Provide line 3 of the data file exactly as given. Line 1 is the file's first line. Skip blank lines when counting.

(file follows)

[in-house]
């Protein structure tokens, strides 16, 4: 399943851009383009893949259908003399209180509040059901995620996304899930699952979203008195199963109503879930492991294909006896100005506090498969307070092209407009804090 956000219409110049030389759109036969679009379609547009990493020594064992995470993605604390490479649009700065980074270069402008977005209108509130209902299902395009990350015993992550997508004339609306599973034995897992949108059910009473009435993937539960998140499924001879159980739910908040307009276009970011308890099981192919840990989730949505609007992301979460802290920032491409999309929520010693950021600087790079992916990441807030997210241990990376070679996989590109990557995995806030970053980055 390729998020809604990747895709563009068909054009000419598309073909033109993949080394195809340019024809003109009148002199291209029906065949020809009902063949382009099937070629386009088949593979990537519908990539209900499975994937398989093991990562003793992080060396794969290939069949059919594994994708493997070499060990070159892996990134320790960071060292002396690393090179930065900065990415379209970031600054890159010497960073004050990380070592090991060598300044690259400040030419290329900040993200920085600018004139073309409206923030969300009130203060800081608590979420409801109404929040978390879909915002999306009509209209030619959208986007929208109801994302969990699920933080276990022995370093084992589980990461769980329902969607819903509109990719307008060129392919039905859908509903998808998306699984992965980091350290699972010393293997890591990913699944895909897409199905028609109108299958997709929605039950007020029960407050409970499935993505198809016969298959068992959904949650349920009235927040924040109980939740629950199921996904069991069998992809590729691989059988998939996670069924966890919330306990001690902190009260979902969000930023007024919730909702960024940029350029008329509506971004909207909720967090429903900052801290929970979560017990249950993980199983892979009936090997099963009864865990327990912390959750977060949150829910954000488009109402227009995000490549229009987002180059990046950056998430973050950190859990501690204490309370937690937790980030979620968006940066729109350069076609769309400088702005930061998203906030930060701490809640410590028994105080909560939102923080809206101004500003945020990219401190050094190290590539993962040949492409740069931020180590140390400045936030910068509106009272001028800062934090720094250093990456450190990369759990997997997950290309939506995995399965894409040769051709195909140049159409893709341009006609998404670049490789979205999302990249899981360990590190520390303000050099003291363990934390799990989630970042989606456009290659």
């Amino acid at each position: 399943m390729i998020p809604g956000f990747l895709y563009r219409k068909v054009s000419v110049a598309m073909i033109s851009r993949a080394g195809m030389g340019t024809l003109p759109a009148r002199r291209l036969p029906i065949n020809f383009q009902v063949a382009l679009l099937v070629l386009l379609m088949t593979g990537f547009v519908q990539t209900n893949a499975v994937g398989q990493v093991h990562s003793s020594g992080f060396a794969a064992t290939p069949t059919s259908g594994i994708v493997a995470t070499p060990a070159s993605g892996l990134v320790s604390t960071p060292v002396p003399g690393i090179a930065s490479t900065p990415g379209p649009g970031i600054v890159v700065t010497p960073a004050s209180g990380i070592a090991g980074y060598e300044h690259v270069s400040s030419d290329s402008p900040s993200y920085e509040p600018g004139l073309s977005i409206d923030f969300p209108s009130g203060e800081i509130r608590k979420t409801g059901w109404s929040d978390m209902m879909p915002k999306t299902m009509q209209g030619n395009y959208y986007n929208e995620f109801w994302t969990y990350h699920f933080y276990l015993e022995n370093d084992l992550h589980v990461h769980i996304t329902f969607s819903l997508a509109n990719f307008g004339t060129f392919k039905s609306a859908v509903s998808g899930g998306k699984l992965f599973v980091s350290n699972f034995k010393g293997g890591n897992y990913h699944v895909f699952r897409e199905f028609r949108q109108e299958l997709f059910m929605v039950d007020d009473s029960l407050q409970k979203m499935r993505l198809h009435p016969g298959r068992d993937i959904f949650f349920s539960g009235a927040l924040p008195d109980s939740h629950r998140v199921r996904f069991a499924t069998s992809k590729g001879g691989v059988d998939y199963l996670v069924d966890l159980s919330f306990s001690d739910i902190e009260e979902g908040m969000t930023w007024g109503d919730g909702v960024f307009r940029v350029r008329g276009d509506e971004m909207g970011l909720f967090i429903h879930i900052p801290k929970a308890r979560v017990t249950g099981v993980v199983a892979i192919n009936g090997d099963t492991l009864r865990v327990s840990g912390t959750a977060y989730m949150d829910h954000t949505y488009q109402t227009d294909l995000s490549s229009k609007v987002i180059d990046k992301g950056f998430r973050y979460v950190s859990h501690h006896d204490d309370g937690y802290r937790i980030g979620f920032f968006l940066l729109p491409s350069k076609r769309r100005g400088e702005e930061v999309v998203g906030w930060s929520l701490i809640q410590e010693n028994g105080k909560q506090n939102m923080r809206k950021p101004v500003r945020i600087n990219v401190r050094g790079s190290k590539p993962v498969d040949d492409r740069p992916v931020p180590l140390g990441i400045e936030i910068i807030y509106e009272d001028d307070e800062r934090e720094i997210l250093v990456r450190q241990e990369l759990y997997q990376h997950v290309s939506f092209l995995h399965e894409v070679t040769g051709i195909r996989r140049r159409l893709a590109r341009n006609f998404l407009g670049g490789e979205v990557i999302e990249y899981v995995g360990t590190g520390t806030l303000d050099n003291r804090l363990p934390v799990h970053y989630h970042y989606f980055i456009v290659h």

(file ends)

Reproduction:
């Amino acid at each position: 399943m390729i998020p809604g956000f990747l895709y563009r219409k068909v054009s000419v110049a598309m073909i033109s851009r993949a080394g195809m030389g340019t024809l003109p759109a009148r002199r291209l036969p029906i065949n020809f383009q009902v063949a382009l679009l099937v070629l386009l379609m088949t593979g990537f547009v519908q990539t209900n893949a499975v994937g398989q990493v093991h990562s003793s020594g992080f060396a794969a064992t290939p069949t059919s259908g594994i994708v493997a995470t070499p060990a070159s993605g892996l990134v320790s604390t960071p060292v002396p003399g690393i090179a930065s490479t900065p990415g379209p649009g970031i600054v890159v700065t010497p960073a004050s209180g990380i070592a090991g980074y060598e300044h690259v270069s400040s030419d290329s402008p900040s993200y920085e509040p600018g004139l073309s977005i409206d923030f969300p209108s009130g203060e800081i509130r608590k979420t409801g059901w109404s929040d978390m209902m879909p915002k999306t299902m009509q209209g030619n395009y959208y986007n929208e995620f109801w994302t969990y990350h699920f933080y276990l015993e022995n370093d084992l992550h589980v990461h769980i996304t329902f969607s819903l997508a509109n990719f307008g004339t060129f392919k039905s609306a859908v509903s998808g899930g998306k699984l992965f599973v980091s350290n699972f034995k010393g293997g890591n897992y990913h699944v895909f699952r897409e199905f028609r949108q109108e299958l997709f059910m929605v039950d007020d009473s029960l407050q409970k979203m499935r993505l198809h009435p016969g298959r068992d993937i959904f949650f349920s539960g009235a927040l924040p008195d109980s939740h629950r998140v199921r996904f069991a499924t069998s992809k590729g001879g691989v059988d998939y199963l996670v069924d966890l159980s919330f306990s001690d739910i902190e009260e979902g908040m969000t930023w007024g109503d919730g909702v960024f307009r940029v350029r008329g276009d509506e971004m909207g970011l909720f967090i429903h879930i900052p801290k929970a308890r979560v017990t249950g099981v993980v199983a892979i192919n009936g090997d099963t492991l009864r865990v327990s840990g912390t959750a977060y989730m949150d829910h954000t949505y488009q109402t227009d294909l995000s490549s229009k609007v987002i180059d990046k992301g950056f998430r973050y979460v950190s859990h501690h006896d204490d309370g937690y802290r937790i980030g979620f920032f968006l940066l729109p491409s350069k076609r769309r100005g400088e702005e930061v999309v998203g906030w930060s929520l701490i809640q410590e010693n028994g105080k909560q506090n939102m923080r809206k950021p101004v500003r945020i600087n990219v401190r050094g790079s190290k590539p993962v498969d040949d492409r740069p992916v931020p180590l140390g990441i400045e936030i910068i807030y509106e009272d001028d307070e800062r934090e720094i997210l250093v990456r450190q241990e990369l759990y997997q990376h997950v290309s939506f092209l995995h399965e894409v070679t040769g051709i195909r996989r140049r159409l893709a590109r341009n006609f998404l407009g670049g490789e979205v990557i999302e990249y899981v995995g360990t590190g520390t806030l303000d050099n003291r804090l363990p934390v799990h970053y989630h970042y989606f980055i456009v290659h």